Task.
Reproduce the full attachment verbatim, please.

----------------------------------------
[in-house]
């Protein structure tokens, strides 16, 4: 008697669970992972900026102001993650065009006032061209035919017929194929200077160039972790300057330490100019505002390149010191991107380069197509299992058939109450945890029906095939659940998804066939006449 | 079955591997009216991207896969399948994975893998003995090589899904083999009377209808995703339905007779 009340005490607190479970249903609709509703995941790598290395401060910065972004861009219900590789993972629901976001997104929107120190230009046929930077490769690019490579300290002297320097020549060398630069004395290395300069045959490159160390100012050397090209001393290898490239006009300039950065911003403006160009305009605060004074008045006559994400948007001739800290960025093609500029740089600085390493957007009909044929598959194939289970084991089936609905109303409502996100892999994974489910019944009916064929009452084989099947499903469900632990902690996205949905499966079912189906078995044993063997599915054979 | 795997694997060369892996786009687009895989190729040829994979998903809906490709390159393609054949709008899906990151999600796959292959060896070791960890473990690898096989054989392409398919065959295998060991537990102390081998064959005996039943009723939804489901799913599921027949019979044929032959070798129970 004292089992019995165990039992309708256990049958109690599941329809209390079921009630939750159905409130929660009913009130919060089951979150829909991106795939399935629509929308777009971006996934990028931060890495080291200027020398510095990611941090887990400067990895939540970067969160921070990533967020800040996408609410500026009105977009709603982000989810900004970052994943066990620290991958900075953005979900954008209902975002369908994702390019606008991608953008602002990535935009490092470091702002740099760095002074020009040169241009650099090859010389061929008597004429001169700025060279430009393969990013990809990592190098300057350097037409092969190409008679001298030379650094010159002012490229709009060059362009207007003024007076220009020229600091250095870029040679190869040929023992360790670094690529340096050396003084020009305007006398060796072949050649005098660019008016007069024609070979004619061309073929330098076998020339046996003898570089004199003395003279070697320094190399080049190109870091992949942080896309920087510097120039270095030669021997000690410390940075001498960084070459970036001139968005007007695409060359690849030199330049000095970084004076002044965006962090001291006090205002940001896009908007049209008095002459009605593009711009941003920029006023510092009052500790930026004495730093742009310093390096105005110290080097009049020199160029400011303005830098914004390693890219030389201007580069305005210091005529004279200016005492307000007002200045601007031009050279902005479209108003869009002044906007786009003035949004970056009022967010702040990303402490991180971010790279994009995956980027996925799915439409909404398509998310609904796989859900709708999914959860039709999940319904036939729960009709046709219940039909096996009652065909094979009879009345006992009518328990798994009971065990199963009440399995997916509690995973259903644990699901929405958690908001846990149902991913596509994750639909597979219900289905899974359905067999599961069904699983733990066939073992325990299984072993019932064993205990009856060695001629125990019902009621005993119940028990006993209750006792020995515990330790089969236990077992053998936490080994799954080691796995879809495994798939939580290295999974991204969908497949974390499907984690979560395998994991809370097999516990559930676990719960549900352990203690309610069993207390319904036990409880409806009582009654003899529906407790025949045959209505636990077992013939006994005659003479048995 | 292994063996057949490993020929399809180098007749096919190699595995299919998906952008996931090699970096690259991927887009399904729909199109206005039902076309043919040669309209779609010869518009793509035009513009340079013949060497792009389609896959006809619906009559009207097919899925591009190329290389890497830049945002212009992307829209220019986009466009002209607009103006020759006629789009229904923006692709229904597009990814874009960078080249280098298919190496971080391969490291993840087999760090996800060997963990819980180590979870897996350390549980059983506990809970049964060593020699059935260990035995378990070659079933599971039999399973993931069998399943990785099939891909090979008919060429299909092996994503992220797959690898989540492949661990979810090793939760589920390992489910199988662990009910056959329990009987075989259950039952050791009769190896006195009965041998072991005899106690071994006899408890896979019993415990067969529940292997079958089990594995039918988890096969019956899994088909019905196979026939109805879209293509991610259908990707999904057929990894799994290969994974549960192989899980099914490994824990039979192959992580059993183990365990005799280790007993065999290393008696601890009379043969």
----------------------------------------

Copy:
[in-house]
């Protein structure tokens, strides 16, 4: 008697669970992972900026102001993650065009006032061209035919017929194929200077160039972790300057330490100019505002390149010191991107380069197509299992058939109450945890029906095939659940998804066939006449 | 079955591997009216991207896969399948994975893998003995090589899904083999009377209808995703339905007779 009340005490607190479970249903609709509703995941790598290395401060910065972004861009219900590789993972629901976001997104929107120190230009046929930077490769690019490579300290002297320097020549060398630069004395290395300069045959490159160390100012050397090209001393290898490239006009300039950065911003403006160009305009605060004074008045006559994400948007001739800290960025093609500029740089600085390493957007009909044929598959194939289970084991089936609905109303409502996100892999994974489910019944009916064929009452084989099947499903469900632990902690996205949905499966079912189906078995044993063997599915054979 | 795997694997060369892996786009687009895989190729040829994979998903809906490709390159393609054949709008899906990151999600796959292959060896070791960890473990690898096989054989392409398919065959295998060991537990102390081998064959005996039943009723939804489901799913599921027949019979044929032959070798129970 004292089992019995165990039992309708256990049958109690599941329809209390079921009630939750159905409130929660009913009130919060089951979150829909991106795939399935629509929308777009971006996934990028931060890495080291200027020398510095990611941090887990400067990895939540970067969160921070990533967020800040996408609410500026009105977009709603982000989810900004970052994943066990620290991958900075953005979900954008209902975002369908994702390019606008991608953008602002990535935009490092470091702002740099760095002074020009040169241009650099090859010389061929008597004429001169700025060279430009393969990013990809990592190098300057350097037409092969190409008679001298030379650094010159002012490229709009060059362009207007003024007076220009020229600091250095870029040679190869040929023992360790670094690529340096050396003084020009305007006398060796072949050649005098660019008016007069024609070979004619061309073929330098076998020339046996003898570089004199003395003279070697320094190399080049190109870091992949942080896309920087510097120039270095030669021997000690410390940075001498960084070459970036001139968005007007695409060359690849030199330049000095970084004076002044965006962090001291006090205002940001896009908007049209008095002459009605593009711009941003920029006023510092009052500790930026004495730093742009310093390096105005110290080097009049020199160029400011303005830098914004390693890219030389201007580069305005210091005529004279200016005492307000007002200045601007031009050279902005479209108003869009002044906007786009003035949004970056009022967010702040990303402490991180971010790279994009995956980027996925799915439409909404398509998310609904796989859900709708999914959860039709999940319904036939729960009709046709219940039909096996009652065909094979009879009345006992009518328990798994009971065990199963009440399995997916509690995973259903644990699901929405958690908001846990149902991913596509994750639909597979219900289905899974359905067999599961069904699983733990066939073992325990299984072993019932064993205990009856060695001629125990019902009621005993119940028990006993209750006792020995515990330790089969236990077992053998936490080994799954080691796995879809495994798939939580290295999974991204969908497949974390499907984690979560395998994991809370097999516990559930676990719960549900352990203690309610069993207390319904036990409880409806009582009654003899529906407790025949045959209505636990077992013939006994005659003479048995 | 292994063996057949490993020929399809180098007749096919190699595995299919998906952008996931090699970096690259991927887009399904729909199109206005039902076309043919040669309209779609010869518009793509035009513009340079013949060497792009389609896959006809619906009559009207097919899925591009190329290389890497830049945002212009992307829209220019986009466009002209607009103006020759006629789009229904923006692709229904597009990814874009960078080249280098298919190496971080391969490291993840087999760090996800060997963990819980180590979870897996350390549980059983506990809970049964060593020699059935260990035995378990070659079933599971039999399973993931069998399943990785099939891909090979008919060429299909092996994503992220797959690898989540492949661990979810090793939760589920390992489910199988662990009910056959329990009987075989259950039952050791009769190896006195009965041998072991005899106690071994006899408890896979019993415990067969529940292997079958089990594995039918988890096969019956899994088909019905196979026939109805879209293509991610259908990707999904057929990894799994290969994974549960192989899980099914490994824990039979192959992580059993183990365990005799280790007993065999290393008696601890009379043969």